Sporting legacy boost for Manchester Rugby Club

April 12, 2012 3:18 PM
Sport England cheque Manchester Rugby Club. L-R, MP for Cheadle Mark Hunter, President of Manchester Rugby Club Ewan McCray and Ben Williams from Sport England

Sport England cheque Manchester Rugby Club. L-R, MP for Cheadle Mark Hunter, President of Manchester Rugby Club Ewan McCray and Ben Williams from Sport England

Manchester Rugby Union Football Club has secured £50,000.00 of Olympic legacy funding from Sport England's Inspired Facilities Fund. Local MP Mark Hunter attended a special event to present the five figure cheque to Manchester Rugby Club President, Ewan McCray.

The Inspired Facilities fund is part of the £135 million Places People Play legacy programme that is bringing the magic of a home Olympic and Paralympic Games into communities across the country. Every sports facility that receives funding will carry the London 2012 Inspire mark - celebrating the link to the Games.

The funding will enable the installation of new floodlighting at the ground. The floodlighting will allow the club to extend the area that is used for training purposes, enabling more teams to train in the evenings and use the current training area less intensively.

Sport England's Chair, Richard Lewis, said:

"This investment will create a fantastic sporting legacy for Manchester.

"This fund has really hit the mark with sports clubs. It shows we're offering the legacy that people want for their local community. For hundreds of clubs and tens of thousands of people, 2012 will be the year their local sports facilities got better."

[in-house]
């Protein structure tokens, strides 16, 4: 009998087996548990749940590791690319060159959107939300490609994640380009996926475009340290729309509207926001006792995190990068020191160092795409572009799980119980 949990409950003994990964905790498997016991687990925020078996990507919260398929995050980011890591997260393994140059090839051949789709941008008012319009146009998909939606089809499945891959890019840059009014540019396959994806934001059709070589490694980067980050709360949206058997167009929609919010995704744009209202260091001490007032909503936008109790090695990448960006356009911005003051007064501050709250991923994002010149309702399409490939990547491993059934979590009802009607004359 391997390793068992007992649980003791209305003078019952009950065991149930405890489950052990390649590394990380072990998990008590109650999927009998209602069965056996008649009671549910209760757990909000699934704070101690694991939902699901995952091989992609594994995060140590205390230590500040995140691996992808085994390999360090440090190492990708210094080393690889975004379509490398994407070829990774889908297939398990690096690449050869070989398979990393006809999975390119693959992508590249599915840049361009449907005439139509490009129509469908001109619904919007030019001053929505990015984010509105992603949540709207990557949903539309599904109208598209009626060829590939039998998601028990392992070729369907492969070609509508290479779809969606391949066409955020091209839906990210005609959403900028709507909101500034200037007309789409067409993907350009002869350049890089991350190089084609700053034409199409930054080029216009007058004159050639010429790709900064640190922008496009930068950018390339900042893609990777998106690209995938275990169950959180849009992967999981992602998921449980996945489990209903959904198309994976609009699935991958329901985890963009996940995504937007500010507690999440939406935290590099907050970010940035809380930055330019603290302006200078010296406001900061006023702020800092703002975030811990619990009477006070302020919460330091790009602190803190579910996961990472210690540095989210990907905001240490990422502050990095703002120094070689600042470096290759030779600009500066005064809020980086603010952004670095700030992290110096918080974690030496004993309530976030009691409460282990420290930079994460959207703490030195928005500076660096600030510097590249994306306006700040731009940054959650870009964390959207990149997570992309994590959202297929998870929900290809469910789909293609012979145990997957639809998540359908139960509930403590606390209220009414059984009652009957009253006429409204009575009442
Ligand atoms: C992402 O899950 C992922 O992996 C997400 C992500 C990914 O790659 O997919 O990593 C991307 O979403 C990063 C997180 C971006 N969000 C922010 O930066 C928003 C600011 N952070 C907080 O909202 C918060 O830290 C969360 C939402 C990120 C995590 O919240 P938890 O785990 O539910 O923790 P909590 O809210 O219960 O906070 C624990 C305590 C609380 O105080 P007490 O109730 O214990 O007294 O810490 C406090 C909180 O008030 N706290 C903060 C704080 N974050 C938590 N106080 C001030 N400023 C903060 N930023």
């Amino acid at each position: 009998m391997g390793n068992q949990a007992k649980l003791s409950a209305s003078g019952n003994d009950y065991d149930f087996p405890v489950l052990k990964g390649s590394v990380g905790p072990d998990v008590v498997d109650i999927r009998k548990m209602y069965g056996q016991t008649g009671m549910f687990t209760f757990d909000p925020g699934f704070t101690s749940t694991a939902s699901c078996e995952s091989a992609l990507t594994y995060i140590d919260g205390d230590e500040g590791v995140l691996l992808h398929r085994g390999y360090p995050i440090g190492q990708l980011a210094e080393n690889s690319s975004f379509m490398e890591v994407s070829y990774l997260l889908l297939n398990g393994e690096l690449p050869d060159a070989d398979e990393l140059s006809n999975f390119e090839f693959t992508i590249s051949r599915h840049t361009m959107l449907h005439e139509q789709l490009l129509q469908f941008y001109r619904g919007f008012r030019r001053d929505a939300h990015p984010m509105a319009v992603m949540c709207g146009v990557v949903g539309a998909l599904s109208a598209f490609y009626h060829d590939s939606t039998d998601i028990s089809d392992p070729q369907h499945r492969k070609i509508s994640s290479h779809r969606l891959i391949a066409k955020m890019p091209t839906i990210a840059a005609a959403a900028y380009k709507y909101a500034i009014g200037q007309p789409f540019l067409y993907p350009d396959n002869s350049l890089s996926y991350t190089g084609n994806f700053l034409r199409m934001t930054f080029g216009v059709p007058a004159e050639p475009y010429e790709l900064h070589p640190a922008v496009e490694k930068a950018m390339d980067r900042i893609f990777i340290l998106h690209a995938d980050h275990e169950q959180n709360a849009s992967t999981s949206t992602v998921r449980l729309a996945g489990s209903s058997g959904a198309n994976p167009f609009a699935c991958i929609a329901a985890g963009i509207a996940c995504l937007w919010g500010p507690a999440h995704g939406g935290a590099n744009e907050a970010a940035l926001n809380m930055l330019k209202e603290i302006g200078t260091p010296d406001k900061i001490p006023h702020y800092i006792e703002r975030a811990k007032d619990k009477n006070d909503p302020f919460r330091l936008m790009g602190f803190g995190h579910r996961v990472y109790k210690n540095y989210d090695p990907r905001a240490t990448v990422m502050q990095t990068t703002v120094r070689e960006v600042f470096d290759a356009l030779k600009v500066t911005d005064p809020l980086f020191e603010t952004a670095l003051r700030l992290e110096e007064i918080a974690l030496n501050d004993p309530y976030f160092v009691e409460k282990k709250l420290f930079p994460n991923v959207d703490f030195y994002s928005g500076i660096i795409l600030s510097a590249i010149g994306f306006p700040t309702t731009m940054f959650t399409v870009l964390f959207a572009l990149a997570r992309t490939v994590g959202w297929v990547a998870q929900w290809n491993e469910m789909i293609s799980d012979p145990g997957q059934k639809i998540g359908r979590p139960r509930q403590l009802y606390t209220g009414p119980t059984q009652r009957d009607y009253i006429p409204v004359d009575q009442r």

Commenting, Mark said:

"I am delighted that Manchester Rugby Club has received this investment. It is great to see this type of funding coming into grass roots community sport - enabling sports clubs to sustain and encourage new participants.

It is a fitting way to support and celebrate the London 2012 Games by providing better local facilities for people to use and enjoy for the foreseeable future."

The project is one of 350 local community sports groups who have been offered a total of £17.4 million in Olympic legacy funding through the Inspired Facilities Fund.

The investments announced today will breathe new life into tired facilities that can be unattractive to sports participants, difficult to maintain and run. Grants have also been offered to convert existing buildings into venues that are suitable for grassroots sport and to allow local clubs to buy the facilities they use.

Minister for Sport and the Olympics, Hugh Robertson MP, said: "We want to use the Olympic and Paralympics next summer to inspire a generation to get involved in sport across the country. This is why as part of the £135 million Places People Play legacy programme we invited community sports clubs to apply for funding to upgrade their facilities."

Inspired Facilities has been designed to be as simple and accessible as possible for potential applicants, with a shorter form and a catalogue of ready-made options to choose from.

Places People Play is being delivered by Sport England. We are working in partnership with the British Olympic Association (BOA) and the British Paralympic Association (BPA) with the backing of The London Organising Committee of the Olympic Games and Paralympic Games (LOCOG) and the London 2012 Inspire mark.

LOCOG Chair, Seb Coe, said: "This is a fantastic funding project that will deliver a real legacy from the London 2012 Games. It will provide a whole range of sporting opportunities for young people through improved facilities and will I hope inspire them to take up sport."

The announcement was welcomed by the Local Government Association. Cllr Chris White, Chair of its Culture, Tourism and Sport Board, said: "In spite of budget pressures, councils are striving to keep supporting local sports clubs and want to work with them in creating a lasting and meaningful Olympic and Paralympic legacy. This much-needed funding will hopefully act as a catalyst to further strengthen local partnerships between councils and sports clubs and get more people playing sport."

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